Just like sales, recruiting new team members is a process that takes time. Leads that you make through the tactics above need to be nurtured and trust needs to be established. It doesn’t happen overnight and you cannot expect someone you just met to seriously considering switching jobs. Sometimes the timing isn’t right. An established process helps you build trust over time and ensure you stay top of mind when the opportunity presents itself. We will return to the idea of the recruitment pipeline in later posts on this blog. Sign up for our newsletter to make sure you don’t miss them.
Get Organized and Bring Foresight to Recruiting Using Applicant Tracking Software
Putting in all this work won’t do much good unless you have a structured way to track the prospective employees. Listing them in a spreadsheet along with key skills and contact details is the bare minimum. Connecting to them on LinkedIn is an easy way to stay on their radar as they’ll see your updates. Our own application, Bondsai can also be used to build and strengthen relationships with prospective employees. Regardless of what tools you use, it’s important to stay in touch to remain relevant.
So-called applicant tracking software allows you to maintain a pool of candidates in a more structured way. There are open source alternatives that you can run on your own server. However, setting up such a system may seem time-consuming. As with all such tools, organizational implementation and designing and adopting a process for using them is usually the greatest hurdle.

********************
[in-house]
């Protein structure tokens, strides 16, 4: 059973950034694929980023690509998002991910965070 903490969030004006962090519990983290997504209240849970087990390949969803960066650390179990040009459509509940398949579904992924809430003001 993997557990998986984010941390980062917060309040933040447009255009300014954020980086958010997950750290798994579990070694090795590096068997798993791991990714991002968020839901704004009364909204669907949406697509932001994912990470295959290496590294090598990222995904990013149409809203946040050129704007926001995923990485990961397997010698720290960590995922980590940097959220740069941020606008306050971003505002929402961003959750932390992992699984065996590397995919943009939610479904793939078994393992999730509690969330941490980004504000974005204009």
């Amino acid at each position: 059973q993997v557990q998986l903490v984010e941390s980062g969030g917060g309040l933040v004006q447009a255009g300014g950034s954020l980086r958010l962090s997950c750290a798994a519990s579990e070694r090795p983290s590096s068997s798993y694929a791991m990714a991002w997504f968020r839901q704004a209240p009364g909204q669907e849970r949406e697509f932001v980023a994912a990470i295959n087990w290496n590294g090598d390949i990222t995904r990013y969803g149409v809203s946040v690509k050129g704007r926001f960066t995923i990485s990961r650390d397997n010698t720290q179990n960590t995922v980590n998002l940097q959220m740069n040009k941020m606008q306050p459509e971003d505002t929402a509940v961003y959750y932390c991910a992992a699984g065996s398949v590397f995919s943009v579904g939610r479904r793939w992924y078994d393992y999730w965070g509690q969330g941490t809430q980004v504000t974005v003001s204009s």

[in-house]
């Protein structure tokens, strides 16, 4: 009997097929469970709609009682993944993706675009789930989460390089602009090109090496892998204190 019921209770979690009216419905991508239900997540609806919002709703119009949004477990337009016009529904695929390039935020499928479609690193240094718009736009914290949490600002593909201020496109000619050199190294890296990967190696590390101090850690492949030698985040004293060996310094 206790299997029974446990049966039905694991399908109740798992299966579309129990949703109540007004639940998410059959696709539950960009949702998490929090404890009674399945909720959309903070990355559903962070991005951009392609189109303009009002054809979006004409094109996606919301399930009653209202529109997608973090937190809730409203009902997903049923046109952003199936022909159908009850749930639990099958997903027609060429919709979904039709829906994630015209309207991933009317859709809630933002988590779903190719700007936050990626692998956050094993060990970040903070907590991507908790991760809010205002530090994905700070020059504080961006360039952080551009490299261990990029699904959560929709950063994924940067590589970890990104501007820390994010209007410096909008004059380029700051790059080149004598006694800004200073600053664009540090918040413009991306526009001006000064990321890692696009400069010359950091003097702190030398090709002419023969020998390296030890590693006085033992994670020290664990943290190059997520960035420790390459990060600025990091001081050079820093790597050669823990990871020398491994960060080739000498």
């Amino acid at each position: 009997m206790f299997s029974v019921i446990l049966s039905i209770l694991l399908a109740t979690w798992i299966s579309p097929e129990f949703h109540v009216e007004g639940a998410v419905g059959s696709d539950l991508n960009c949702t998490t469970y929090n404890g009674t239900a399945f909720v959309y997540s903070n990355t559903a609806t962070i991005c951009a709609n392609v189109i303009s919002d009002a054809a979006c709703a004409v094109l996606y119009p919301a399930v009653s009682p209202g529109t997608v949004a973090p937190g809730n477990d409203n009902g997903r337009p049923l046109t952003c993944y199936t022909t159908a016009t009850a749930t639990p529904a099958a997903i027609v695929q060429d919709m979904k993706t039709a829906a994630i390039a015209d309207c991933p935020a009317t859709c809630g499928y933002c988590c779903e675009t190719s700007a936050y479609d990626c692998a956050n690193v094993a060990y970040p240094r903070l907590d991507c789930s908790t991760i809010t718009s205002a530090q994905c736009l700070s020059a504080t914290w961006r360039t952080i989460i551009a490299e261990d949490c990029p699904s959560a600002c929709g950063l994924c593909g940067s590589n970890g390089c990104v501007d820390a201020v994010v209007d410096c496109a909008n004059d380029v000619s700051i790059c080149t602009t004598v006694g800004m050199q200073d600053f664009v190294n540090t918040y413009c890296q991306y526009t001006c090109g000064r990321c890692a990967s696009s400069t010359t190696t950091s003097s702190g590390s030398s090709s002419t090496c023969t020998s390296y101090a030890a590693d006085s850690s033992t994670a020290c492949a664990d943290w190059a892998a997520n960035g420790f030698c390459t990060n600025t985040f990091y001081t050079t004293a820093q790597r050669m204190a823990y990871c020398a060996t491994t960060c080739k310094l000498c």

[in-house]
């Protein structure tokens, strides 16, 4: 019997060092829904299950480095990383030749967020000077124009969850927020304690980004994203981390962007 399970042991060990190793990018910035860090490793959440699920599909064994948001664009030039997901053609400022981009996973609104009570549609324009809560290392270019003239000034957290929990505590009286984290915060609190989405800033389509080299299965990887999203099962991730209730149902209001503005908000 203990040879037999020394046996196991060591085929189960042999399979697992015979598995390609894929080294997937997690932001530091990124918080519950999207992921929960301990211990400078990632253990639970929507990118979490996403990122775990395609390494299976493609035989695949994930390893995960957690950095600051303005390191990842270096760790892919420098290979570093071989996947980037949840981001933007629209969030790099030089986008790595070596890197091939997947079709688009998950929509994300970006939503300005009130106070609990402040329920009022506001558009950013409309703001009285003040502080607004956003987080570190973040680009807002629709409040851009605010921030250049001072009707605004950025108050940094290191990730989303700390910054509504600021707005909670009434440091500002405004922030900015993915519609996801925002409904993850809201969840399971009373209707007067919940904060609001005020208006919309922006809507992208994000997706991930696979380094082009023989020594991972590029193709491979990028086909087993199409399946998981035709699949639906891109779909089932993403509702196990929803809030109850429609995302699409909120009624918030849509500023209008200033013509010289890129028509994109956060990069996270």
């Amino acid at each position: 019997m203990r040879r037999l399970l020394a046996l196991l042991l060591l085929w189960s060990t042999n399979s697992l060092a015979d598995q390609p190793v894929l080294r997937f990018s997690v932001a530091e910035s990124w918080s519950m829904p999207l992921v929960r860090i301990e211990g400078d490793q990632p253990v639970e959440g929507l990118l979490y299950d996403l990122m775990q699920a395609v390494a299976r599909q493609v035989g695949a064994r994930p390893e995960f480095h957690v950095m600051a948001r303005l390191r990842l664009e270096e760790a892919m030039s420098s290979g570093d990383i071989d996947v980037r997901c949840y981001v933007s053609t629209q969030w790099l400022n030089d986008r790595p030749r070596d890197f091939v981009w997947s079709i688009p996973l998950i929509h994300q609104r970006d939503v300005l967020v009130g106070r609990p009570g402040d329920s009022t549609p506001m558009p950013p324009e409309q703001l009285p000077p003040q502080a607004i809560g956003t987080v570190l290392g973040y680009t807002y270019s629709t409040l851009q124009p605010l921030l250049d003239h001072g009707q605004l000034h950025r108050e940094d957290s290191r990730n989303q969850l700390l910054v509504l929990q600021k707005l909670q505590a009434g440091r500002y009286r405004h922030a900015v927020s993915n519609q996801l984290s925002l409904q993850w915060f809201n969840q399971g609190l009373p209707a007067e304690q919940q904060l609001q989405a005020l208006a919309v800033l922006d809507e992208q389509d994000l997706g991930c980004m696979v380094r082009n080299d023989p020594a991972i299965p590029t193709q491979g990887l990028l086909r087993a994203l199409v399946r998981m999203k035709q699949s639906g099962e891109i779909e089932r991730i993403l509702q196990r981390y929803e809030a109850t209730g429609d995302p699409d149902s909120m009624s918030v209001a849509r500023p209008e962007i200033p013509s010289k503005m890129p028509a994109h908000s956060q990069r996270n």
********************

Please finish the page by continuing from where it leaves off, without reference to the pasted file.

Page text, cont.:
A strategic perspective also pays off in order to establish a pool of candidates with the right skills in well in time before you need them. Having a bit of foresight in your recruiting efforts means better chances you’ll have access to talent when you need it.
Updated on May 16, 2018: Once you’ve read this post, check out our second post with 3 more ideas!
Are you ready to try this in your business? If not, why?
Please post a comment. I read all the comments.